Prague, March 12 (CTK) – Every fourth Cuban who seeks asylum in the EU has chosen the Czech Republic and their number surged to 128 last year, daily Lidove noviny (LN) writes Saturday.
Officially, there were only 466 Cubans with a permanent or temporary stay at the end of January, roughly the same number as that of Latvians or Pakistanis, LN writes.
However, other hundreds of Cubans are from mixed marriages or have settled down in the Czech Republic and gained its citizenship, it adds.
This is exemplified by the case of the most prominent Cuban emigre, fashion designer Osmany Lafitta, LN writes.
The number of the Cubans who wanted to be granted asylum in the Czech Republic was the same last year as in the previous five years taken together, it adds.
Due to this, Cubans reached the third place from among asylum seekers right after Ukrainians and Syrians, LN writes.
Cubans are not in the first three nations seeking asylum in any other European country but in the Czech Republic, it adds.
Only Hungary recorded a higher number of Cuban asylum seekers last year, LN writes.
Cubans’ unusual interest in asylum in the Czech Republic has one peculiarity. As there is no direct air connection between Prague and Havana, the Cubans must come to the Czech Republic via a Western European destination, LN writes.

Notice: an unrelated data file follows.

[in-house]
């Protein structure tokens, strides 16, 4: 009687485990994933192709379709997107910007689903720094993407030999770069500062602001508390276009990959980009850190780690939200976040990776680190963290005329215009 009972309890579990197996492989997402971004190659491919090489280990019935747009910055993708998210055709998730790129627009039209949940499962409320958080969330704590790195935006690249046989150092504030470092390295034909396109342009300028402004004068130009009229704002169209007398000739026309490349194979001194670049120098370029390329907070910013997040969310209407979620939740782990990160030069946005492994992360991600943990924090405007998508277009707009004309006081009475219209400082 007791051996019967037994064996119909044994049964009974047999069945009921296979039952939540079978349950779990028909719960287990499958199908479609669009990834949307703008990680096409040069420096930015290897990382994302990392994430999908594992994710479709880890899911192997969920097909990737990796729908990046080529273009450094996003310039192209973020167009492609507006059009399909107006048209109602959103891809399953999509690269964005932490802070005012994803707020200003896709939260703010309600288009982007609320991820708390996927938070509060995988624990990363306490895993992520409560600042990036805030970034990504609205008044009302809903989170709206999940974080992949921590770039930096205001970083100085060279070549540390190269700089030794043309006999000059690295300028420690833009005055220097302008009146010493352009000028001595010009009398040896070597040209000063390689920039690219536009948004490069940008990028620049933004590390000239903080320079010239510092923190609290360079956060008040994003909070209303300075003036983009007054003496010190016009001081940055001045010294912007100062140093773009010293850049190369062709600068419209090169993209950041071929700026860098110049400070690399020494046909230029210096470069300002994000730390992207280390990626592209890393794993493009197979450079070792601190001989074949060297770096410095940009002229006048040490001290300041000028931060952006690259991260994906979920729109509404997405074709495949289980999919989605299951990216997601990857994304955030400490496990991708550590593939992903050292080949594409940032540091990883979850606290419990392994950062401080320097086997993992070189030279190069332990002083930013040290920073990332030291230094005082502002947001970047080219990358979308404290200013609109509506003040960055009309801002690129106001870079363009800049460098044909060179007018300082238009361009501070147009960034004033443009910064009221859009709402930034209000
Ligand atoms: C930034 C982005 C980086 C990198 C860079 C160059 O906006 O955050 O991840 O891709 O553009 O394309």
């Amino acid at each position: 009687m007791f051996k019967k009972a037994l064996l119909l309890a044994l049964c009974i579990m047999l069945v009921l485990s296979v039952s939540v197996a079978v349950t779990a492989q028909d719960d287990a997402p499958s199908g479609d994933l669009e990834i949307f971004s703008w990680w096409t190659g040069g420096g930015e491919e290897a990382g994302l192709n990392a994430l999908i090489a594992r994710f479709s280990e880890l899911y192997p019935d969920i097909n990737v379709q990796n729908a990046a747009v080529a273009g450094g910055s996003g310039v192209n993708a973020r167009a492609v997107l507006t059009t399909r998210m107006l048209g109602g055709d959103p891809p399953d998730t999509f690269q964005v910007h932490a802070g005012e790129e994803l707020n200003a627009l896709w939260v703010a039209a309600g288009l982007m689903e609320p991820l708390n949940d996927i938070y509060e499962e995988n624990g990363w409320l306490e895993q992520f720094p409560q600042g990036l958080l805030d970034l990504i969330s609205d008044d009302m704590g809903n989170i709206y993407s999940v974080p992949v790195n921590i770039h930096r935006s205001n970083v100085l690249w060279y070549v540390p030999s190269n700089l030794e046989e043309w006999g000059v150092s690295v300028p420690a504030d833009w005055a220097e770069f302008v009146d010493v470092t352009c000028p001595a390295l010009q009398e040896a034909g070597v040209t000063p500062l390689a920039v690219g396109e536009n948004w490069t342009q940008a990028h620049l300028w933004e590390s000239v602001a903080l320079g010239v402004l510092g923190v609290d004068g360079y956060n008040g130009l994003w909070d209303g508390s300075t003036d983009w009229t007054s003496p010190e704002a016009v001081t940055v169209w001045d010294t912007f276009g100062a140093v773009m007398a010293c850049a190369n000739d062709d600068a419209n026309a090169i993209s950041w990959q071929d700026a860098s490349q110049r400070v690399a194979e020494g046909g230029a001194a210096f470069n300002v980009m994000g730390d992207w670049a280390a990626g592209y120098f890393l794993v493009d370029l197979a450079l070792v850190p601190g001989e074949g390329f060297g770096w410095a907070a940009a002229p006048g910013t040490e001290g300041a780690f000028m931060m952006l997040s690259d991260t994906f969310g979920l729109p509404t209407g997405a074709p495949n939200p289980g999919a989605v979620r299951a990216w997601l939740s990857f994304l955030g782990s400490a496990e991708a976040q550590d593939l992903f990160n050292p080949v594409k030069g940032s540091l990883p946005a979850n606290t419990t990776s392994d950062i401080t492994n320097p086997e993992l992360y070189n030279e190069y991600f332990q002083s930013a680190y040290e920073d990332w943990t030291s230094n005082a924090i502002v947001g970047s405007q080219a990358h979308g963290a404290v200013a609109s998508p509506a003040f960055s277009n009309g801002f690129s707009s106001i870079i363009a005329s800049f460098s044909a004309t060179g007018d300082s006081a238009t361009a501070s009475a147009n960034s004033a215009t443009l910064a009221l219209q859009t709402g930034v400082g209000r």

Experts say the Czech Republic’s popularity is caused by historical circumstances, it adds.
“Cubans are not coming here randomly. They know whom to address and the opportunities that expect them upon arrival,” Hana Frankova, from the Organisation for the Help to Refugees, is quoted as saying.
There is also the role of a positive image, LN writes.
Reform-minded economist Valtr Komarek worked as an aide to revolutionary leader Che Guevara between 1964 and 1967, it adds.
Between 1960 and 1989, roughly 700 Cuban students and interns were enrolled at Czechoslovak universities, primarily technical schools, LN writes.
“The Czech Republic has a number of historical links with Cuba and the Czech community of Cubans is of major importance,” Filip Vurm, the Czech consul in Havana, has told the paper.
A role may be played by politics, too. According to the details of the Interior Ministry, Cubans most often cite political persecution in their applications for asylum, LN writes.
Overseas, the Czech Republic is still considered a country listening to Cuban dissidents in the long run, it adds.
Former president Vaclav Havel’s human rights legacy is still present in the Czech foreign policy, LN writes.
Havel was one of the outspoken critics of the Cuban regime, it adds.
However, Cubans are afraid that the prolonged policy of “Havelism” may be soon over, LN writes.
This may be due to the gradual improvement in the relations between the EU and the Cuban Communist regime, it adds.
An agreement on a political dialogue is being drafted and the Czech Republic has also made it indirectly clear that the relations with the ostracised Cuban regime should be returned to normalcy, LN writes.